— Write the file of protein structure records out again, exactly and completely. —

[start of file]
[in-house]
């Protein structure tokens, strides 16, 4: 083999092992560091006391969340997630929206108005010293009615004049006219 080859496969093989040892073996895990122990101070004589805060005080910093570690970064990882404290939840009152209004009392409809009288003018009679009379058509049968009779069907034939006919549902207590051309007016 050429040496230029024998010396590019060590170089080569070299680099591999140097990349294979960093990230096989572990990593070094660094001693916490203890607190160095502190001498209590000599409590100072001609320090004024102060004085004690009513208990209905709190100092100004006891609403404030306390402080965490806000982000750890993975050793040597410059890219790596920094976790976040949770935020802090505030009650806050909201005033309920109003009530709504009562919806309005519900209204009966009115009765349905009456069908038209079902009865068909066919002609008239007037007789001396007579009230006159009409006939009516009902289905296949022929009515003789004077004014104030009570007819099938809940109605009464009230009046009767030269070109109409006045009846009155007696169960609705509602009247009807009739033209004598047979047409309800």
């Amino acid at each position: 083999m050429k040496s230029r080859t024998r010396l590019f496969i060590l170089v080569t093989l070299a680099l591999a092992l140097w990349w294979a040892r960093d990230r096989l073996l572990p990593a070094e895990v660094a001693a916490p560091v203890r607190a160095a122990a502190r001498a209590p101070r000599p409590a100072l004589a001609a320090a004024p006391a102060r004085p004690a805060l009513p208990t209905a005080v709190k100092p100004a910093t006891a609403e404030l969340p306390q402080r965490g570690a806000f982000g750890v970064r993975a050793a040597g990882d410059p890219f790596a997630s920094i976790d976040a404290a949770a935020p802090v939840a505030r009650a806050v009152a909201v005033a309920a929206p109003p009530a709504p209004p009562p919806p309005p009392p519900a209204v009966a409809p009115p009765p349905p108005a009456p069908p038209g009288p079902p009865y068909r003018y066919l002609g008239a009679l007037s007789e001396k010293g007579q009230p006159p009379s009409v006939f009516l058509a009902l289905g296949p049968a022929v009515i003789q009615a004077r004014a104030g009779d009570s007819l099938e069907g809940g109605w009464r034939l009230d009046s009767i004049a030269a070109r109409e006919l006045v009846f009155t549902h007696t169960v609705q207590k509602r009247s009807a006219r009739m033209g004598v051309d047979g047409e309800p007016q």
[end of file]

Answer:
[in-house]
């Protein structure tokens, strides 16, 4: 083999092992560091006391969340997630929206108005010293009615004049006219 080859496969093989040892073996895990122990101070004589805060005080910093570690970064990882404290939840009152209004009392409809009288003018009679009379058509049968009779069907034939006919549902207590051309007016 050429040496230029024998010396590019060590170089080569070299680099591999140097990349294979960093990230096989572990990593070094660094001693916490203890607190160095502190001498209590000599409590100072001609320090004024102060004085004690009513208990209905709190100092100004006891609403404030306390402080965490806000982000750890993975050793040597410059890219790596920094976790976040949770935020802090505030009650806050909201005033309920109003009530709504009562919806309005519900209204009966009115009765349905009456069908038209079902009865068909066919002609008239007037007789001396007579009230006159009409006939009516009902289905296949022929009515003789004077004014104030009570007819099938809940109605009464009230009046009767030269070109109409006045009846009155007696169960609705509602009247009807009739033209004598047979047409309800």
């Amino acid at each position: 083999m050429k040496s230029r080859t024998r010396l590019f496969i060590l170089v080569t093989l070299a680099l591999a092992l140097w990349w294979a040892r960093d990230r096989l073996l572990p990593a070094e895990v660094a001693a916490p560091v203890r607190a160095a122990a502190r001498a209590p101070r000599p409590a100072l004589a001609a320090a004024p006391a102060r004085p004690a805060l009513p208990t209905a005080v709190k100092p100004a910093t006891a609403e404030l969340p306390q402080r965490g570690a806000f982000g750890v970064r993975a050793a040597g990882d410059p890219f790596a997630s920094i976790d976040a404290a949770a935020p802090v939840a505030r009650a806050v009152a909201v005033a309920a929206p109003p009530a709504p209004p009562p919806p309005p009392p519900a209204v009966a409809p009115p009765p349905p108005a009456p069908p038209g009288p079902p009865y068909r003018y066919l002609g008239a009679l007037s007789e001396k010293g007579q009230p006159p009379s009409v006939f009516l058509a009902l289905g296949p049968a022929v009515i003789q009615a004077r004014a104030g009779d009570s007819l099938e069907g809940g109605w009464r034939l009230d009046s009767i004049a030269a070109r109409e006919l006045v009846f009155t549902h007696t169960v609705q207590k509602r009247s009807a006219r009739m033209g004598v051309d047979g047409e309800p007016q």